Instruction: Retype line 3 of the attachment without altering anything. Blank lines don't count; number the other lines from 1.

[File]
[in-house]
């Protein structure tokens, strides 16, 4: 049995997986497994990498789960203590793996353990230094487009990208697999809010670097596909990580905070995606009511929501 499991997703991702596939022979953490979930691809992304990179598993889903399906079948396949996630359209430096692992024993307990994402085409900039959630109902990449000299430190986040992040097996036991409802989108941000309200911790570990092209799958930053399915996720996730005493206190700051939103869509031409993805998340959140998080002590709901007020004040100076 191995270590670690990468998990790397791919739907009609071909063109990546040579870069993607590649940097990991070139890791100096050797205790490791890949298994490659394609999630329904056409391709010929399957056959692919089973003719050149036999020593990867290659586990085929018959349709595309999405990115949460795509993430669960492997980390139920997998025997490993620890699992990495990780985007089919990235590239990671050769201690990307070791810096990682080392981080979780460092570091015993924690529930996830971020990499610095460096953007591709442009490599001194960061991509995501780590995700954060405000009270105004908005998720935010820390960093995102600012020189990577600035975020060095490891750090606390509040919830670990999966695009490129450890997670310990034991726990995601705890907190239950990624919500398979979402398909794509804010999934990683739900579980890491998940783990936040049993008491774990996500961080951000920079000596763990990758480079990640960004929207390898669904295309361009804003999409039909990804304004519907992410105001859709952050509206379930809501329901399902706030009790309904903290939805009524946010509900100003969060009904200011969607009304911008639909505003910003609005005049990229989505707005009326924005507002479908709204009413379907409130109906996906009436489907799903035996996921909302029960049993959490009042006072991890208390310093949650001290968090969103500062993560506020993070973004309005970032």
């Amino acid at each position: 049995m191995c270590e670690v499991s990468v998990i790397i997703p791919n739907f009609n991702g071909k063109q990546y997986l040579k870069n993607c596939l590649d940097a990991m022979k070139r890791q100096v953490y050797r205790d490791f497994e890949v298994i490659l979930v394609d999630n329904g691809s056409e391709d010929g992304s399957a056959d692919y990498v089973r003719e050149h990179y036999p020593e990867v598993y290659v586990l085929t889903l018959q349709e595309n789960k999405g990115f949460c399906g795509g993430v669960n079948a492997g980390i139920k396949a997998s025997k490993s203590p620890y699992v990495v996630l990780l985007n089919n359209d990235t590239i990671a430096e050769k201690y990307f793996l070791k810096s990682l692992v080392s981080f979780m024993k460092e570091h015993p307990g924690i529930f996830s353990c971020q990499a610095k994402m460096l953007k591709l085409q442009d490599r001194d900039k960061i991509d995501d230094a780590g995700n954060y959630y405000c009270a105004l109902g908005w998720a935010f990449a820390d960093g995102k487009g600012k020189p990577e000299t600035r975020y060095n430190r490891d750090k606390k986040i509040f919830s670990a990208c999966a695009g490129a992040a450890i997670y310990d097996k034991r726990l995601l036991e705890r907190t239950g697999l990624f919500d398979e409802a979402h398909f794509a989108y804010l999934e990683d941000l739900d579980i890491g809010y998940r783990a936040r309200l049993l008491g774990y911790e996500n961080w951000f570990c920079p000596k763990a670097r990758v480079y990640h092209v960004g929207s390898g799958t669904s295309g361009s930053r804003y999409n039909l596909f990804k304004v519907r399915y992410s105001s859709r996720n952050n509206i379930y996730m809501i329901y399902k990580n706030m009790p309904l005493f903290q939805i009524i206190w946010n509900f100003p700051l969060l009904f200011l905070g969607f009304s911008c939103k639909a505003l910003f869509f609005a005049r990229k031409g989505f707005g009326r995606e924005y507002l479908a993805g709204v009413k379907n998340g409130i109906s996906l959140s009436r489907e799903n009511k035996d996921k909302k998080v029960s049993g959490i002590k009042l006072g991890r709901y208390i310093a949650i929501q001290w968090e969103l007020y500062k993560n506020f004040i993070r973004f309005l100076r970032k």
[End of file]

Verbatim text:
């Amino acid at each position: 049995m191995c270590e670690v499991s990468v998990i790397i997703p791919n739907f009609n991702g071909k063109q990546y997986l040579k870069n993607c596939l590649d940097a990991m022979k070139r890791q100096v953490y050797r205790d490791f497994e890949v298994i490659l979930v394609d999630n329904g691809s056409e391709d010929g992304s399957a056959d692919y990498v089973r003719e050149h990179y036999p020593e990867v598993y290659v586990l085929t889903l018959q349709e595309n789960k999405g990115f949460c399906g795509g993430v669960n079948a492997g980390i139920k396949a997998s025997k490993s203590p620890y699992v990495v996630l990780l985007n089919n359209d990235t590239i990671a430096e050769k201690y990307f793996l070791k810096s990682l692992v080392s981080f979780m024993k460092e570091h015993p307990g924690i529930f996830s353990c971020q990499a610095k994402m460096l953007k591709l085409q442009d490599r001194d900039k960061i991509d995501d230094a780590g995700n954060y959630y405000c009270a105004l109902g908005w998720a935010f990449a820390d960093g995102k487009g600012k020189p990577e000299t600035r975020y060095n430190r490891d750090k606390k986040i509040f919830s670990a990208c999966a695009g490129a992040a450890i997670y310990d097996k034991r726990l995601l036991e705890r907190t239950g697999l990624f919500d398979e409802a979402h398909f794509a989108y804010l999934e990683d941000l739900d579980i890491g809010y998940r783990a936040r309200l049993l008491g774990y911790e996500n961080w951000f570990c920079p000596k763990a670097r990758v480079y990640h092209v960004g929207s390898g799958t669904s295309g361009s930053r804003y999409n039909l596909f990804k304004v519907r399915y992410s105001s859709r996720n952050n509206i379930y996730m809501i329901y399902k990580n706030m009790p309904l005493f903290q939805i009524i206190w946010n509900f100003p700051l969060l009904f200011l905070g969607f009304s911008c939103k639909a505003l910003f869509f609005a005049r990229k031409g989505f707005g009326r995606e924005y507002l479908a993805g709204v009413k379907n998340g409130i109906s996906l959140s009436r489907e799903n009511k035996d996921k909302k998080v029960s049993g959490i002590k009042l006072g991890r709901y208390i310093a949650i929501q001290w968090e969103l007020y500062k993560n506020f004040i993070r973004f309005l100076r970032k």